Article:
Another 10-year-old, Hamza, left his mother's hand in a demonstration at Maadi just to kiss Ahmed Harara's hand and tell him "thank you". Harara was blinded in both eyes in two separate incidents of violence against protesters. Hamza's eight-year-old sister Aisha decided to join her mum at last Friday's Martyr's Dream in Tahrir saying, "I want to share in bringing back Uncle Emad's rights."
All these examples illustrate that the revolution is defining a new generation. No more photos with elephants or giraffes, now replaced by tanks and flags. No more cartoons, but news and analytical TV shows. And at family gatherings, there are no more funny light-hearted conversations as much as political debates. It's amazing that when children speak up and are not afraid, they say treasures. Such young attitudes can actually make big changes for the future.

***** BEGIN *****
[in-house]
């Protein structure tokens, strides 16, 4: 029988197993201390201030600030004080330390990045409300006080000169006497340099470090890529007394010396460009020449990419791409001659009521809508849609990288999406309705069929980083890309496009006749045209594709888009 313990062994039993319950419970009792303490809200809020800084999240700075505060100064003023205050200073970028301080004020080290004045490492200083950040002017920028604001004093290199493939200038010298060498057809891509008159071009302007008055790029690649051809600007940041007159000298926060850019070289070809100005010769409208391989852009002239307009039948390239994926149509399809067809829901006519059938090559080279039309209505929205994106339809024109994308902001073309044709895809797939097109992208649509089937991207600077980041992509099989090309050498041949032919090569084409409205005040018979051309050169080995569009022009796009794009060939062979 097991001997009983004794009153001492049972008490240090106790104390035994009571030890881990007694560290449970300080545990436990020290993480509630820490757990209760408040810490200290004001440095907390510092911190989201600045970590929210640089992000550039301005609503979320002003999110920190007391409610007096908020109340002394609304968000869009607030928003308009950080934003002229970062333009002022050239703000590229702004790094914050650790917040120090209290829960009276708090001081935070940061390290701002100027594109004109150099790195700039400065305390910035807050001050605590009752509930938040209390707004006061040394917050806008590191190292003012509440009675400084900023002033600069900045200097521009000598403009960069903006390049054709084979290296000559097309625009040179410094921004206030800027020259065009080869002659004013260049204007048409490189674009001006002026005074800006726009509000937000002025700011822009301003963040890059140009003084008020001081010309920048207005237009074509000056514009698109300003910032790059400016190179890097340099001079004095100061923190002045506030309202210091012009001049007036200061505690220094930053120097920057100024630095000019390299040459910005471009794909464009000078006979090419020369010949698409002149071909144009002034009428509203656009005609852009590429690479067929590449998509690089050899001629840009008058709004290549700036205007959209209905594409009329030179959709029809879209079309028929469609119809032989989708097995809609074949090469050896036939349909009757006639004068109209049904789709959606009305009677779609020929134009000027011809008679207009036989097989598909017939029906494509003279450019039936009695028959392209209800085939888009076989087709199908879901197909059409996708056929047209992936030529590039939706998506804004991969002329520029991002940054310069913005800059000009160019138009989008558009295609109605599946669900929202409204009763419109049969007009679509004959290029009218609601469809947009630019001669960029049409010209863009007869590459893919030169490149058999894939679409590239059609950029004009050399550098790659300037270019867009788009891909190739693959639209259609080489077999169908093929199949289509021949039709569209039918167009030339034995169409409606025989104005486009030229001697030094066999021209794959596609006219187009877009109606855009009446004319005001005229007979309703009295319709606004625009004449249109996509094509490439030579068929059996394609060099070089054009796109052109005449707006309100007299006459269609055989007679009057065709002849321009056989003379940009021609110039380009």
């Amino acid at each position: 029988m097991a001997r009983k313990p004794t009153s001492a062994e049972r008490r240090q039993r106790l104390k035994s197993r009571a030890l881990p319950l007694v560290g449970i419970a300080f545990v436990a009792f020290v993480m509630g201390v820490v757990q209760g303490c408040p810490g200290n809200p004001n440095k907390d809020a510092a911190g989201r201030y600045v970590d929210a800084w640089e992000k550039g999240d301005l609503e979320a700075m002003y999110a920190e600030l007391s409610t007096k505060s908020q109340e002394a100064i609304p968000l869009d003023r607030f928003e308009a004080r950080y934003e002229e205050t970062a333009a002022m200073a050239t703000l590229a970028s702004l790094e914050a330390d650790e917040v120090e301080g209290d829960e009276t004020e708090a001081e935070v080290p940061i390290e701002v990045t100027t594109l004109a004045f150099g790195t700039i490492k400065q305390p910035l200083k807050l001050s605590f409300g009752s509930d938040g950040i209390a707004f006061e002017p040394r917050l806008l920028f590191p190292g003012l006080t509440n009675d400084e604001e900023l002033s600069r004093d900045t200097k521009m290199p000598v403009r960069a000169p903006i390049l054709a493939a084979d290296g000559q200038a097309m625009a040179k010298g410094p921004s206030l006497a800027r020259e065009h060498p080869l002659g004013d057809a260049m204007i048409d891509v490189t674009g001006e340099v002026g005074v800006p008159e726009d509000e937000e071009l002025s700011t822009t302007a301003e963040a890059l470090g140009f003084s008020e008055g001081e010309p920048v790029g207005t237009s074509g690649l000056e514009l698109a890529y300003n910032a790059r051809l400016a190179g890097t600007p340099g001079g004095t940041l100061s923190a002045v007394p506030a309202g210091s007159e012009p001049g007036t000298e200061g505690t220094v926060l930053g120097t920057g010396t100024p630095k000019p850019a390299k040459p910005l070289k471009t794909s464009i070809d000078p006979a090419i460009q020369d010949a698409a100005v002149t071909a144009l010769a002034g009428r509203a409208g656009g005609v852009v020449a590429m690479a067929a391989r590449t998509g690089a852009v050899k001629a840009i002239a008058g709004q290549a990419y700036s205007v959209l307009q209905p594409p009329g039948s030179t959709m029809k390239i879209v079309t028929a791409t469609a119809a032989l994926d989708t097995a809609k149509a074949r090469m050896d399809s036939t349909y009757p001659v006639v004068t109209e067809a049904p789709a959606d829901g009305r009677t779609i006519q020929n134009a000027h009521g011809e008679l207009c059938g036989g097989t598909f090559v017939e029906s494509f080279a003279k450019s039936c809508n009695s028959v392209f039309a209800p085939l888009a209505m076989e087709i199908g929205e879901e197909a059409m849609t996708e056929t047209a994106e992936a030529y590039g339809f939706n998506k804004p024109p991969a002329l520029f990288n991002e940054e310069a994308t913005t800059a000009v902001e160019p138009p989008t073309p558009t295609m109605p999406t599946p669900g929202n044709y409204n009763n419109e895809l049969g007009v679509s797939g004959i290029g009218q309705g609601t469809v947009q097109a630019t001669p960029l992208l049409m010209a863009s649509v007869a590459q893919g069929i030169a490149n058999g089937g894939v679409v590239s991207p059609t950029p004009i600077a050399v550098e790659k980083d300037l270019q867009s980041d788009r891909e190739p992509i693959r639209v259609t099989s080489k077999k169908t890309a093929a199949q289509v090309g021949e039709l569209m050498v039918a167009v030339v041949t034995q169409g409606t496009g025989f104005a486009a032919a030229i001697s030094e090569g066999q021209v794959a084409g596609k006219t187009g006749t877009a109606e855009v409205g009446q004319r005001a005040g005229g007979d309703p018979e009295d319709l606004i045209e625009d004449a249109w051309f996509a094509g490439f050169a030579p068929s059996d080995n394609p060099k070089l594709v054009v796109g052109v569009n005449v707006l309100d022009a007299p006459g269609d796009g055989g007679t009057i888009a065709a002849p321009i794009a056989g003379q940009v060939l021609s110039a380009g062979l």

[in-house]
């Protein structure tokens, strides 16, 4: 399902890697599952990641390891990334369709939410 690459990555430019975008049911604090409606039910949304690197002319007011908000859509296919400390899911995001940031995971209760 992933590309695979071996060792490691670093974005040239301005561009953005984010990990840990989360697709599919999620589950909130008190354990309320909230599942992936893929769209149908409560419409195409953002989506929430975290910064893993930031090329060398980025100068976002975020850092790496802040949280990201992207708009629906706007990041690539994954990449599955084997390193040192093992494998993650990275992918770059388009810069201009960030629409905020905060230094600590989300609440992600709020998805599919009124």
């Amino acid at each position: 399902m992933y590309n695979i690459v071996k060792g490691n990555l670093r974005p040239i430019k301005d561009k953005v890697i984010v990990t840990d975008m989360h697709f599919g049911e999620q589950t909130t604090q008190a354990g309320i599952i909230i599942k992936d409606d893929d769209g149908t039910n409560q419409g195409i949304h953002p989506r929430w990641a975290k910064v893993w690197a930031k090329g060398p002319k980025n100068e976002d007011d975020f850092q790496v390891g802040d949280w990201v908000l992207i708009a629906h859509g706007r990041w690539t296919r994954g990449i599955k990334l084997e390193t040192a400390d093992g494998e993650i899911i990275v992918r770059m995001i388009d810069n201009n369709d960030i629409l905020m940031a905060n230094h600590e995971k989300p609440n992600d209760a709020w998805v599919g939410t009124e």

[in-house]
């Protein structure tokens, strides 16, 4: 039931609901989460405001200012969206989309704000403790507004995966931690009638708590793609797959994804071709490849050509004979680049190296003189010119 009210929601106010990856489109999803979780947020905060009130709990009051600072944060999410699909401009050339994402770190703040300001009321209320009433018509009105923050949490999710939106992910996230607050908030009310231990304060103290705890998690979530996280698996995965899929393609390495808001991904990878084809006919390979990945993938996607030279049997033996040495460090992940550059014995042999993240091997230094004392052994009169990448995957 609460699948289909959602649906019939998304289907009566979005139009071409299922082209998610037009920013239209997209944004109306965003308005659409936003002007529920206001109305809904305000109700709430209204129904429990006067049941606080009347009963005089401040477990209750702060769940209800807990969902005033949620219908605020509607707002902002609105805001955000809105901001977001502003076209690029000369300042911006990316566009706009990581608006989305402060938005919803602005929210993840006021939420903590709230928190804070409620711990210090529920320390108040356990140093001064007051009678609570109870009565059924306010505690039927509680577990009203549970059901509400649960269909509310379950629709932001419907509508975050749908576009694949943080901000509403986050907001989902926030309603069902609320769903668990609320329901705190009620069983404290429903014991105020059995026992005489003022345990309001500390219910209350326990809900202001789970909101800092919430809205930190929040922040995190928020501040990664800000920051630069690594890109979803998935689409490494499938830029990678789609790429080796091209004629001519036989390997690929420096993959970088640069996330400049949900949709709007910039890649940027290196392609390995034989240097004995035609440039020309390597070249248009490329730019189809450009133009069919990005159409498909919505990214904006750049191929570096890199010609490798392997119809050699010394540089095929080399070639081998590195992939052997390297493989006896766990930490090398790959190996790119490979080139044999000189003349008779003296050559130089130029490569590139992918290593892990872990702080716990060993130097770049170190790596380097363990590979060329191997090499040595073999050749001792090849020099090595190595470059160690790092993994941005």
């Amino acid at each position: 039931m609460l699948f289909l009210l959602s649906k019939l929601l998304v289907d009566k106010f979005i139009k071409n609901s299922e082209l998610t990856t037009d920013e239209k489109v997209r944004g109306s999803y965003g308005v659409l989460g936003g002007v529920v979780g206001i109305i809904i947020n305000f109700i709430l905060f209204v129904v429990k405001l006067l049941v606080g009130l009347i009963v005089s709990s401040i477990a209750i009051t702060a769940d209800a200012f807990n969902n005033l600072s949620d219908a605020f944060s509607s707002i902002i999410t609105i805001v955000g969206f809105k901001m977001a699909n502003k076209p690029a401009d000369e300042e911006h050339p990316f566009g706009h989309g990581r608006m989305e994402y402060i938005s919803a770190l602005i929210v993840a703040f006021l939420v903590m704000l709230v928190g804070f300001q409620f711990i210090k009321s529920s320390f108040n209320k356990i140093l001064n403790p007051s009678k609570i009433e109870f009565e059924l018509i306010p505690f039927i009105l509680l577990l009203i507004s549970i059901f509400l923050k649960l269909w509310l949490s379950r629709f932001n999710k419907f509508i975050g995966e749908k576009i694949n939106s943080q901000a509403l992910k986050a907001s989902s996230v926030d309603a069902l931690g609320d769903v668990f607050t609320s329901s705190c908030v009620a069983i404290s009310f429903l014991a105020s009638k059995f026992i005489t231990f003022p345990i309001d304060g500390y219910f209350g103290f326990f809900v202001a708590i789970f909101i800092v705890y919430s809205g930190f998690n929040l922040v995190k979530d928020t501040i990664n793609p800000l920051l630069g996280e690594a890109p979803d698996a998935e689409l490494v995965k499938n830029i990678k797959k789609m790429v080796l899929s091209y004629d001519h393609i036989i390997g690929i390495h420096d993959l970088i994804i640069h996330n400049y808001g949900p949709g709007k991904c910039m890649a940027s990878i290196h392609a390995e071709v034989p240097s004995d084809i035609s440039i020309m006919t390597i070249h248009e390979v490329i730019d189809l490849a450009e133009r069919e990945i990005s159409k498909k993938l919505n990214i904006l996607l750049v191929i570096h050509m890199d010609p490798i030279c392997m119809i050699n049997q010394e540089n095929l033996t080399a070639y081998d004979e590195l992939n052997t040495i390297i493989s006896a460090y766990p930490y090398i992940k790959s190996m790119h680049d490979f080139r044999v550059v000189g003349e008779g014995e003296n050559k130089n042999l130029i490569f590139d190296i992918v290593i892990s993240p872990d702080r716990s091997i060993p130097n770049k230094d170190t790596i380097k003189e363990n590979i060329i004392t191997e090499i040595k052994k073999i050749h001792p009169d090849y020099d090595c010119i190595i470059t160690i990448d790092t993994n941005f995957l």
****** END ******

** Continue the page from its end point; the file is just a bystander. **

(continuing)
The goal of the revolution was and remains freedom, but the path to freedom was and still is traumatic for adults. What about children? And how far is its impact on their mental health? How can they live a normal life if they lack safety and stability?
A child's basic need is safety. When that is placed in jeopardy, there is a large potential for trauma. One's sense of security was threatened during the revolution when families acted as guardians, patrolling their neighbourhood nightly for fear of thugs.
In the revolution, children cannot attend classes with regularity as they once did due to their parents' fear. They don't go out with their friends as usual. Financially underprivileged children find life with family one of undo hardship and strain in the absence, for example, of gas cylinders for cooking.